The Statute does not establish maximum hours in a workday, and confines itself to providing that the worker has the right to “a reasonable limitation on the number of hours of work.”   [15]/


The Statute recognizes the right to strike and the right to participate in unions, as well as the right of unions to form national federations or confederations and the right of these to found international union organizations or to affiliate themselves with those already established (Article 31).


In that same article, the Statute guarantees the right to found and promote grassroots, communal, neighborhood and rural organizations, as well as guilds or professional associations, and the right to found and promote labor and productions cooperatives;


n)                 Right to social security, health and well being, both physical and mental.


Article 33 of the statute states that every individual has the right to social security; to obtain satisfaction of the rights essential to one’s dignity and to full development of one’s personality; to an adequate standard of living that ensures to the individual and his or her family, health and well being, and especially the necessary food, clothing, housing, medical care and social care insurance in the event of unemployment, illness, maternity, disability, widowhood, old age, death, orphanage, professional hazards or other cases of loss of one’s livelihood.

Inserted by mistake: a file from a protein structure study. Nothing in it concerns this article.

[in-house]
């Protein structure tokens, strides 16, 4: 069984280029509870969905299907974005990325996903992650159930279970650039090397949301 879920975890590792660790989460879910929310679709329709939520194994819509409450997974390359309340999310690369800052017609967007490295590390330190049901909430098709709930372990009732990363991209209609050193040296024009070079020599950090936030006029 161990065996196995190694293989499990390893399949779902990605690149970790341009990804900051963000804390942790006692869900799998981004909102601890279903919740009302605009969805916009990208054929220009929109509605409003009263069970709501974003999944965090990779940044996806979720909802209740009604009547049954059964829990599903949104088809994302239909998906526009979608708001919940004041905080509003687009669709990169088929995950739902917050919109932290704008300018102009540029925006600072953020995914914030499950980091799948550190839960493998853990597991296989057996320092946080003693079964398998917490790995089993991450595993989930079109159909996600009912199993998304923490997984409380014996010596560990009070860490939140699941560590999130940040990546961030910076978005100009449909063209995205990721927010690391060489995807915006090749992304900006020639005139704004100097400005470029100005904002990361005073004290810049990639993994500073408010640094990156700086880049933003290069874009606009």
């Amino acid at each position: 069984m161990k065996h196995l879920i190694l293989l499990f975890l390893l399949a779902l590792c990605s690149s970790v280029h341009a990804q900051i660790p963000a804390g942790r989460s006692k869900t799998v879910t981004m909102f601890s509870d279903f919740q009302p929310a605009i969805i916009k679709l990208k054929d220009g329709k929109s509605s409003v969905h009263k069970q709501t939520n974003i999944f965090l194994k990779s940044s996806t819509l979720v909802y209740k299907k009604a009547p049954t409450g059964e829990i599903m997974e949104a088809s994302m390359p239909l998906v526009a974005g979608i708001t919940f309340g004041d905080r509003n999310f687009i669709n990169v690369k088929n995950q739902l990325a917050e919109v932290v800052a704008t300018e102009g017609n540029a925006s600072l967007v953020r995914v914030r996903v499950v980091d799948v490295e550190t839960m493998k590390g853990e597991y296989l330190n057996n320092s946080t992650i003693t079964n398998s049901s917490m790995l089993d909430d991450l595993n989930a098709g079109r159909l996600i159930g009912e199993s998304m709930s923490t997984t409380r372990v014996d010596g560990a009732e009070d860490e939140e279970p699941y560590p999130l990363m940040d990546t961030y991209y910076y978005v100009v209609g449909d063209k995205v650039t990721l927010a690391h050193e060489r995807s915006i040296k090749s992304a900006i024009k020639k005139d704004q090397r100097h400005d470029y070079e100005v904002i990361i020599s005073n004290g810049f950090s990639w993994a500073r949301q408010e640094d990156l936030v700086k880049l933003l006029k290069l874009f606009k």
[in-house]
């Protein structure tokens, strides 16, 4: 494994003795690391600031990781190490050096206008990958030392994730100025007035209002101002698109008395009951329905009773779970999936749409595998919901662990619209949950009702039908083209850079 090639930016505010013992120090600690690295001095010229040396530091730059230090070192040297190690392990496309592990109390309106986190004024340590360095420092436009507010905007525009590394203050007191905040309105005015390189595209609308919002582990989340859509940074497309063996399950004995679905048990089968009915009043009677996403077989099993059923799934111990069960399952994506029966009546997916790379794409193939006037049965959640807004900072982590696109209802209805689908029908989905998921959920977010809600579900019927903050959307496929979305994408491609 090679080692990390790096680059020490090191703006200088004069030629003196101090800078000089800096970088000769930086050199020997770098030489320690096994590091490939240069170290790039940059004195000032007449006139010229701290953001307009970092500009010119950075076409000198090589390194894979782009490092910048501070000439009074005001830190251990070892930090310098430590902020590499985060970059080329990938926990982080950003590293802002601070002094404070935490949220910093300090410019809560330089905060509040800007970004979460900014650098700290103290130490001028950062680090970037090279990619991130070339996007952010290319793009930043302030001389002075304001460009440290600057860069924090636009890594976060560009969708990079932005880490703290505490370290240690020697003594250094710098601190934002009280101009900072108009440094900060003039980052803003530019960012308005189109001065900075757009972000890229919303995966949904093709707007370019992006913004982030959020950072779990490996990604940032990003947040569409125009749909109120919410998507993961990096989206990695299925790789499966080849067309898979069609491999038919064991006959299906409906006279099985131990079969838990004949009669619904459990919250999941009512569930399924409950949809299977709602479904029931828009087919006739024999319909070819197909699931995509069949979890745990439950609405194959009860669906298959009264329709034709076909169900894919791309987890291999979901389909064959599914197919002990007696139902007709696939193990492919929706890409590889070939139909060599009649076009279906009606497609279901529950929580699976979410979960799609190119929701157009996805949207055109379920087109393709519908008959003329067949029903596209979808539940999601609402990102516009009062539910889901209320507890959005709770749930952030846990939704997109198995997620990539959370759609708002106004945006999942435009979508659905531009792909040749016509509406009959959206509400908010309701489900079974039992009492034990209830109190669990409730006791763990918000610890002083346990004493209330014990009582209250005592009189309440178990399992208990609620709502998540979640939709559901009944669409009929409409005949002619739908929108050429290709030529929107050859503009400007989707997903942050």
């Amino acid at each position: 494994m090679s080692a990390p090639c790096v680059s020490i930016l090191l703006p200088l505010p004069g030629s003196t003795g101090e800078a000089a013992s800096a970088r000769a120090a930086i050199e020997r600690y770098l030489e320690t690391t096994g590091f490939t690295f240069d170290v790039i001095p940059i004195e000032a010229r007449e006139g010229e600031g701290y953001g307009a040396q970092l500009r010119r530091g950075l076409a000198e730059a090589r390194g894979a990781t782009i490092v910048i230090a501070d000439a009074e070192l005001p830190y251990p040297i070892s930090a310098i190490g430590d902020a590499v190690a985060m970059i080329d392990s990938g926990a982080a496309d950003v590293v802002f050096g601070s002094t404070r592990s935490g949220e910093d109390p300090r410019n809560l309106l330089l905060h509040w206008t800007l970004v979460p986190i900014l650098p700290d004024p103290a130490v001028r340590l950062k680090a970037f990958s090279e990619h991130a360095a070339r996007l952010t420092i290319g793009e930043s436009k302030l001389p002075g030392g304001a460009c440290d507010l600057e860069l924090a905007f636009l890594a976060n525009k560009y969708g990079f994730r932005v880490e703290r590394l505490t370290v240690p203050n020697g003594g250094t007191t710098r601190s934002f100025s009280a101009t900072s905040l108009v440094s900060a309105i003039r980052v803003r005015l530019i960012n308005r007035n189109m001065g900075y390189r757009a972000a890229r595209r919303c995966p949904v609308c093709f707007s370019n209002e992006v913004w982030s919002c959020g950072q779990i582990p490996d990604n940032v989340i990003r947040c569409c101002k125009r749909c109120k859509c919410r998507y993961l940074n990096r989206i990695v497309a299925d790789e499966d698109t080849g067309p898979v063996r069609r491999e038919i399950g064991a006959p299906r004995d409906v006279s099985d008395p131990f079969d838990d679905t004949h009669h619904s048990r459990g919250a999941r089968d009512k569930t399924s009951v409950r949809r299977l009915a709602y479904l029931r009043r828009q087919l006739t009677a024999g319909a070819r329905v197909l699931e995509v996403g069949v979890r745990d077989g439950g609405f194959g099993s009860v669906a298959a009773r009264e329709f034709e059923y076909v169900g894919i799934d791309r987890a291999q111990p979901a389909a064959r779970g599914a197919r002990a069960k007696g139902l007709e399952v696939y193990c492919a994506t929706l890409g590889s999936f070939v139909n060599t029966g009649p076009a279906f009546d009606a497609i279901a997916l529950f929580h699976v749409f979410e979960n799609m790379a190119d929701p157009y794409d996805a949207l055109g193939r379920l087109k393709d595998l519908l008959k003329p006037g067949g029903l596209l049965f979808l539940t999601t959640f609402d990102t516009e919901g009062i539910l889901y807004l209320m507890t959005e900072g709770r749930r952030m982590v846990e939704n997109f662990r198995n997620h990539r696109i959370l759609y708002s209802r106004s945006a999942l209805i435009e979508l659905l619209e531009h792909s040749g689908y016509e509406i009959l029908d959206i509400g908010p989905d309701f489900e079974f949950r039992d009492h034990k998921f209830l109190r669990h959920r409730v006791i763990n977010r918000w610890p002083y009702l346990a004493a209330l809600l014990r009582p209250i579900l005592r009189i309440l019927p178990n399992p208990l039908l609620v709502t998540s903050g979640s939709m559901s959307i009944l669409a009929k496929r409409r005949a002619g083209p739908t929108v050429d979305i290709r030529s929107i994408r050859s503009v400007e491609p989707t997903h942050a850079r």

In Article 34 the Statute recognizes that the family is the natural unit of society and provides that marriage is based on the voluntary consent of the man and the woman between whom absolute equality exists in terms of rights and responsibilities in family relations.


Any individual qualification as to the nature of the filiation is prohibited and investigation to establish paternity is authorized.


Parents have the same obligations with respect to children born in wedlock as they do to those born outside of wedlock (Article 35) and Children, without discrimination of any kind, have the right to the protection to which they are entitled as minors and as members of the family, society and the State.


The Statute provides for indirect protective measures for the child, even before birth, by establishing in Article 37 that “The state shall grant special protection to mothers for an adequate period of time before and after giving birth.  During that period, working mothers must be given leave with pay and adequate social security compensation.”


Further, once the child is born, in addition to the rights cited above, the final part of Article 32 provides that the State is obligated to care for minor while the working mother is at her place of work; and


o)          The right to education.  [16]/


4.          The final provision of the statute, contained in four articles of Title IV, concerns suspension of the rights and guarantees upheld therein; by the terms of Article 50, these rights and guarantees may be suspended only during exceptional or emergency situations which place the life or stability of the nation in jeopardy or for reasons of public order or the security of the State.